Population health management is as much about prevention as it is about treatment, and healthcare predictive analytics equip providers with the tools they need to be proactive about their patients’ needs. Targeting patients based on their past behaviors can help to predict future events, such as a diabetic ending up in the emergency room because he did not refill his medication or a child with asthma requiring a hospital admission due to environmental triggers of her disease.
By harnessing EHR data, providers can even identify links between previously disparate diseases. A risk score developed by Kaiser Permanente researchers in 2013 allows clinicians to predict diabetic patients who are likely to develop dementia in the future, while the Army is attempting to curb the rampant rate of veteran suicides by leveraging a predictive risk model to identify patients who may be likely to harm themselves.
“We could save four lives for every hundred people we treated” with better data-driven care coordination and follow-up after a hospital stay for a psychiatric episode, said Lt. Gen. Eric B. Schoomaker, a former surgeon general of the Army and a professor of military and emergency medicine at the Uniformed Services University of the Health Sciences. “This would be unparalleled, compared to almost any other intervention we could make in medicine. This study begins to show the positive effects big data can have, when combined with administrative health records.”
Healthcare predictive analytics can even prevent bottlenecks in the urgent care department or emergency room by analyzing patient flow during peak times to give providers the chance to schedule extra staff or make other arrangements for access to care.
“Emergency department crowding is a complex problem affecting more than 130 million patient visits per year in the US,” writes Joshua E. Hurwitz, lead author of a study detailing the effects of an online patient flow simulator. “In the current world of scarce resources and little margin for error, it is essential to rigorously identify the speciﬁc causes of crowding, so that targeted management interventions can have maximal effect.”
Reducing preventable hospital readmissions
As hospitals begin to feel the financial pinch of high 30-day readmission rates, they are turning to predictive analytics to keep patients at home. At the University of Pennsylvania, informaticists can look at prior hospitalization histories to flag patients who may be returning to the inpatient setting within 30 days.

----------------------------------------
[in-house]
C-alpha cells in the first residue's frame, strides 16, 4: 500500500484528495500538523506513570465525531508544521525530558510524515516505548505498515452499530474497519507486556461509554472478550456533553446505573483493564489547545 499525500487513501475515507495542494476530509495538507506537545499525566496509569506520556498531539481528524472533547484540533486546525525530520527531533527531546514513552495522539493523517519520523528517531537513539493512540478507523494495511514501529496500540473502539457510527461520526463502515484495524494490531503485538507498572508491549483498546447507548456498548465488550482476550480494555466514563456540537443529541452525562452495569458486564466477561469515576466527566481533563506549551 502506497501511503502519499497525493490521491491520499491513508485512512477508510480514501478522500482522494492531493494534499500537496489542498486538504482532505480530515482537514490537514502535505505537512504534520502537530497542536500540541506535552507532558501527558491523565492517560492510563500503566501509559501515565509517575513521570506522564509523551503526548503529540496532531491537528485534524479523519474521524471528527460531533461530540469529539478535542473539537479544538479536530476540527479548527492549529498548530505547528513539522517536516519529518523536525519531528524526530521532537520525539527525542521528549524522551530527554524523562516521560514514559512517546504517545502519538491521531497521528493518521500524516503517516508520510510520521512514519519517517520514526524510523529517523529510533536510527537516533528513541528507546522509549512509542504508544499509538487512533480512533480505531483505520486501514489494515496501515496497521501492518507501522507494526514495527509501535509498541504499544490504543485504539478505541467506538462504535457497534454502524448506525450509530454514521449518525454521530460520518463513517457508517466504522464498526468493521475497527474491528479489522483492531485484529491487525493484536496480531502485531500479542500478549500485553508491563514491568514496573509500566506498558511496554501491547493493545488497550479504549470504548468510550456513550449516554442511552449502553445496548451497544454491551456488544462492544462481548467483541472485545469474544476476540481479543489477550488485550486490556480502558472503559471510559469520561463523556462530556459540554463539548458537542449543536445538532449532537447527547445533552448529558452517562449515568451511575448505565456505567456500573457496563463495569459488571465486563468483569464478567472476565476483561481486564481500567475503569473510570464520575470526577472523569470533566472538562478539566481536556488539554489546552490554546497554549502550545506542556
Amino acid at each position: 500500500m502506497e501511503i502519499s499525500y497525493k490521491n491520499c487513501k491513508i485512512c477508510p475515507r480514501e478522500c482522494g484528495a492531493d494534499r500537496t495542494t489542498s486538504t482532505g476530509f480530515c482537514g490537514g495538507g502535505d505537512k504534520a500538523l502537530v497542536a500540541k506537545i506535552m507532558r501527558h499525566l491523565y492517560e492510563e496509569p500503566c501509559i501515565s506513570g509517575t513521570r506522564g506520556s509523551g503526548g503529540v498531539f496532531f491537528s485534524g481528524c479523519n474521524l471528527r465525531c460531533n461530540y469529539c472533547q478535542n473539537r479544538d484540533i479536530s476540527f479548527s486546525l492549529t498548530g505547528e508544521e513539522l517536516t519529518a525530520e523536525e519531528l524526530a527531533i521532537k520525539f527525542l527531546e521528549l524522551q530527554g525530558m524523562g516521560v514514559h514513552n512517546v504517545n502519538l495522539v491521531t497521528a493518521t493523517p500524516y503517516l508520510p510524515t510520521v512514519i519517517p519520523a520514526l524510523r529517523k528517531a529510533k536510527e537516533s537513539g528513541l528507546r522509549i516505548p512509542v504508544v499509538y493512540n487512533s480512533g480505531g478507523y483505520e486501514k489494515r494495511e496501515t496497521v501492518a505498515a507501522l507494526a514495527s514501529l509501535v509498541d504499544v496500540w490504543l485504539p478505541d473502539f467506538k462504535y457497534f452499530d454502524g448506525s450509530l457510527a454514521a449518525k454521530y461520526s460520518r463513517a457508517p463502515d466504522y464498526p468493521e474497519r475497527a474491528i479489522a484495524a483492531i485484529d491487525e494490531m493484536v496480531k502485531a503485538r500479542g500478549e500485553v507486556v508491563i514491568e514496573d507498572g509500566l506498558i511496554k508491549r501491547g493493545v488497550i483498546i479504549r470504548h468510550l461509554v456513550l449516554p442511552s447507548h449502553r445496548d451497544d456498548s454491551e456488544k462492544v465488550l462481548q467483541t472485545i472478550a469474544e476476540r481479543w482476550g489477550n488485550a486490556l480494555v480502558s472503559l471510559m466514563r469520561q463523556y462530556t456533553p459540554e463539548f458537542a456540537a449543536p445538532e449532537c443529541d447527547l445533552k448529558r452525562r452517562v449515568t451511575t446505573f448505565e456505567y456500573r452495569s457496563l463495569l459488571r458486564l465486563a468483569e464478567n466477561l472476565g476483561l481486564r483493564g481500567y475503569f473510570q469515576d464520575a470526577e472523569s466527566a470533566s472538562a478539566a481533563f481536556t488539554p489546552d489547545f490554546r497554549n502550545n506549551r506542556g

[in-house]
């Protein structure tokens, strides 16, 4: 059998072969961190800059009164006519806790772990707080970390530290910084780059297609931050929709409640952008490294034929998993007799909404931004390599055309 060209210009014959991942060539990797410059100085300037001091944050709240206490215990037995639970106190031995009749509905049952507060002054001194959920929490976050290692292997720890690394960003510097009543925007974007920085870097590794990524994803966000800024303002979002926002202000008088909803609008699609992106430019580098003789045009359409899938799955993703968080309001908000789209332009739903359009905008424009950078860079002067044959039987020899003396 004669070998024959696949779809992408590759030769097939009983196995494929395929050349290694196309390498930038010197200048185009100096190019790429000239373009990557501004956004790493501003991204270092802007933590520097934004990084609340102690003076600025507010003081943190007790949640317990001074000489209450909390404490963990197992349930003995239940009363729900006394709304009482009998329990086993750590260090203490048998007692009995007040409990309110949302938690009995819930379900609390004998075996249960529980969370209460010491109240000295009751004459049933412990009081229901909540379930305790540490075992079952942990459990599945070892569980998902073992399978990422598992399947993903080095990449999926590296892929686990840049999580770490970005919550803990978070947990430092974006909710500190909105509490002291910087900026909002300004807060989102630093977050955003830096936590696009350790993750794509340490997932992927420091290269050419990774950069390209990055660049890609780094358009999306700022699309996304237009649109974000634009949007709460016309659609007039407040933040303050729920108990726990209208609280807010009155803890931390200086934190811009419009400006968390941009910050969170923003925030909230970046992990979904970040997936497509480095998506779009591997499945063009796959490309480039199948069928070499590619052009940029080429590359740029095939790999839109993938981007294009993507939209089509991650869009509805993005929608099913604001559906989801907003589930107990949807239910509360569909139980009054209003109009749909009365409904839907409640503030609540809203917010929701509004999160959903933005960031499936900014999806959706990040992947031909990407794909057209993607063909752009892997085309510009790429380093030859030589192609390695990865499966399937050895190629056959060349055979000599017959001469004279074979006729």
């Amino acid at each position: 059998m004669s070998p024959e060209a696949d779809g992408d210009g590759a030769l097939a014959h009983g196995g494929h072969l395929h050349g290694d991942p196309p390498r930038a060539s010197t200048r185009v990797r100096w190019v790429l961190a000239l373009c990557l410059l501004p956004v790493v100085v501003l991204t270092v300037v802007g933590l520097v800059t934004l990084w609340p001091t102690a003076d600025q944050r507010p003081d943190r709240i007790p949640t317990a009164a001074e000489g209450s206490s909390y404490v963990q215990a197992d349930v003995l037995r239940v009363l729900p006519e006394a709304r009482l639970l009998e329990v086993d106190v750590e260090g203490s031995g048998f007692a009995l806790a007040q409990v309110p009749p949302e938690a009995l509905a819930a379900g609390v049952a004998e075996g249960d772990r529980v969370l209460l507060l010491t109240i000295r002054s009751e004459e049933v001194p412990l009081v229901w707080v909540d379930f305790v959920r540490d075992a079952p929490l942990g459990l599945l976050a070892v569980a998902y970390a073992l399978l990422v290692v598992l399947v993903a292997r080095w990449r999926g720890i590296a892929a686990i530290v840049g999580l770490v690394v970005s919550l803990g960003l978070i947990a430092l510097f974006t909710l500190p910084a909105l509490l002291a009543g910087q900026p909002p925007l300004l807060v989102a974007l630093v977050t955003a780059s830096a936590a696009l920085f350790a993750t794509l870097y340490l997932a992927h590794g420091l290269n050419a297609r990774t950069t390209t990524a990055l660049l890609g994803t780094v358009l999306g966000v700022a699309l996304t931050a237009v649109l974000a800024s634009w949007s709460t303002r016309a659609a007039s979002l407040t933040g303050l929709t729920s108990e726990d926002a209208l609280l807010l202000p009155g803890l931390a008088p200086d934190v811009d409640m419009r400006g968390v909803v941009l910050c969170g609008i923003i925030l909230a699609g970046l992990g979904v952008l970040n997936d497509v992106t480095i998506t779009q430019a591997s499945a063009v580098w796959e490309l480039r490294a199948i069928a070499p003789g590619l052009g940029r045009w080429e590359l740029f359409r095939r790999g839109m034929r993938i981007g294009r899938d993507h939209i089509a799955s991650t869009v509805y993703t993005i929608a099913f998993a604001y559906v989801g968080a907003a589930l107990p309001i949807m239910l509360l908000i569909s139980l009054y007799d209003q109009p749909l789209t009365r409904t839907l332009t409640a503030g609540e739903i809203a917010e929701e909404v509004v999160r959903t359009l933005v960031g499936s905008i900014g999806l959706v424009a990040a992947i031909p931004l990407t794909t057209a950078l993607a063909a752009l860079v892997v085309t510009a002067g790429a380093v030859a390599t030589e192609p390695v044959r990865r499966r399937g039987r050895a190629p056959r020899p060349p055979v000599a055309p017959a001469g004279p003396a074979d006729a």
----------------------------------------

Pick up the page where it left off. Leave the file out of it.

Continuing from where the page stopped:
Real-time EHR data analytics helped a Texas hospital cut readmissions by five percent by drawing on nearly 30 data elements included in the patient’s chart. “This is one of the first prospective studies to demonstrate how detailed data in EMRs can be used in real-time to automatically identify and target patients at the highest risk of readmission early in their initial hospitalization when there is a lot that can be done to improve and coordinate their care, so they will do well when they leave the hospital,” said Ethan Halm, MD, MPH, Professor of Internal Medicine and Clinical Sciences and Chief of the Division of General Internal Medicine at UT Southwestern.
Meanwhile, the Kaiser Permanente system has been working to refine its readmissions algorithms in order to better understand which returns to the hospital are preventable and which are not, a crucial distinction for value-based reimbursements.
“Classifying readmissions as potentially preventable or not preventable can be used to improve hospital performance,” wrote the authors of the study comparing an algorithm to human review of readmissions cases. “Administrators can sort potentially preventable readmissions into categories that are actionable for improvement. They can identify trends over time or across reporting units. Classifying readmissions as potentially preventable or not preventable can also be used to establish accountability across reporting units and reward top performers.”